Apple CEO Tim Cook believes that MacOS and iOS should remain as separate operating systems, and never merged as a single platform. He expressed this view in an interview after a recent event in Chicago, saying the company has no desire to “water down” either platform for a unified experience. Why? Because each platform is exceptional in their target devices.
“Both [the Mac and iPad] are incredible. One of the reasons that both of them are incredible is because we pushed them to do what they do well. And if you begin to merge the two … you begin to make trade-offs and compromises,” he said.
Of course, with just one operating system to rule all Apple devices, the company would be more efficient, he acknowledged. But Apple isn’t targeting efficiency, but rather what customers want out of their devices, whether it’s the new iPhone X or the MacBook Air. According to Cook, Apple wants to empower customers with the hardware they want for expressing their creativity, expressing their feelings, or changing the world.
“This merger thing that some folks are fixated on, I don’t think that’s what users want,” he added.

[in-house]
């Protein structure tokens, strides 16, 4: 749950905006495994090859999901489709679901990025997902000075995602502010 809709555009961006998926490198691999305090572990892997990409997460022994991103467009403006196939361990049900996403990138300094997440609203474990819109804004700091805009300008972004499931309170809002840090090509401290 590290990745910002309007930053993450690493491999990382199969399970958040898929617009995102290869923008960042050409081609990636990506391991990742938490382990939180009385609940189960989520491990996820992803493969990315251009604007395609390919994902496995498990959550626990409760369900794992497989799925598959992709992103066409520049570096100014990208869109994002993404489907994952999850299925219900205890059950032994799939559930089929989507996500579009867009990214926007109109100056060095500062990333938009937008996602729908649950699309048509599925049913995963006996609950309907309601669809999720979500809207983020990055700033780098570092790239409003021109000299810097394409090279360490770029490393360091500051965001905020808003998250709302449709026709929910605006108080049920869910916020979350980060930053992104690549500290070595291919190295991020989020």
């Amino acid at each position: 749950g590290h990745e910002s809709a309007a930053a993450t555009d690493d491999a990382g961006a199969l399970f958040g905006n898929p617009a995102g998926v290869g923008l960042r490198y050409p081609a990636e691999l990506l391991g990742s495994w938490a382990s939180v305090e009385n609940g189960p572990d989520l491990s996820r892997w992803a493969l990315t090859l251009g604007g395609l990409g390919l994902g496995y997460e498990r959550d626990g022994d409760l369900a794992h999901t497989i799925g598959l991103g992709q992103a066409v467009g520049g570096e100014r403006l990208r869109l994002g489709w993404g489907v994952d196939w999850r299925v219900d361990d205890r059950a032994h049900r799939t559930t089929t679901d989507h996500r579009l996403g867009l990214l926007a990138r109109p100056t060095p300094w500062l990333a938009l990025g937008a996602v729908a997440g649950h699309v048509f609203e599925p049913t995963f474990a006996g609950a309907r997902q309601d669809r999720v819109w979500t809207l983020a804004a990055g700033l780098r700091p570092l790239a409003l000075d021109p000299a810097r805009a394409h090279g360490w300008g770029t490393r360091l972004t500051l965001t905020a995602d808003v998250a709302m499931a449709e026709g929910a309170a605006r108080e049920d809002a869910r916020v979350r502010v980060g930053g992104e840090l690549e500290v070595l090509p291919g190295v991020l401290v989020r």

Cook may be indirectly referring to rumors hinting to a unified platform across all Apple devices codenamed as Marzipan. But Apple isn’t shooting for a one-OS-fits-all-devices solution. Instead, the move is something akin to Microsoft’s Universal Windows Platform for Windows 10. A single app should work across all Apple devices no matter the underlying hardware and Apple-based operating system.
Currently, developers must generate separate apps for MacOS and iOS, and right now, they appear more inclined to develop for iOS than MacOS. Just look at the Mac App Store’s seemingly barren state, which is devoid of popular apps like Facebook, Twitter, Netflix, and Hulu. Yet now developers are reportedly able to create a single app that works on both platforms while supporting touchscreens, trackpads, keyboard, and mice in the process.
Will this “universal app platform” be what developers need to provide Mac owners a better app experience? Time will tell. Twitter pulled the plug on its Mac-based app in February, stating that Mac owners can get the “full” Twitter experience using their web browser. Meanwhile, Twitter’s app still remains on the App Store for iOS, Google Play for Android, and the Microsoft Store for Windows 10.
Cook’s view on a MacOS/iOS merger is similar to Google’s take on Chrome OS and Android. The move seems imminent given Chrome OS now supports Google Play and Android apps. But according to Senior Vice President of Android, Chrome OS, and Play Hiroshi Lockheimer, merging just doesn’t make sense.
“I think we’re very fortunate as a company to have two very successful platforms each in their own way and in their own segments,” Lockheimer said in late 2016. “For us, there’s no point in merging them. They’re both successful. We just want to make sure both sides benefit from each other, so that’s why we brought Google Play from Android over to Chrome OS.”
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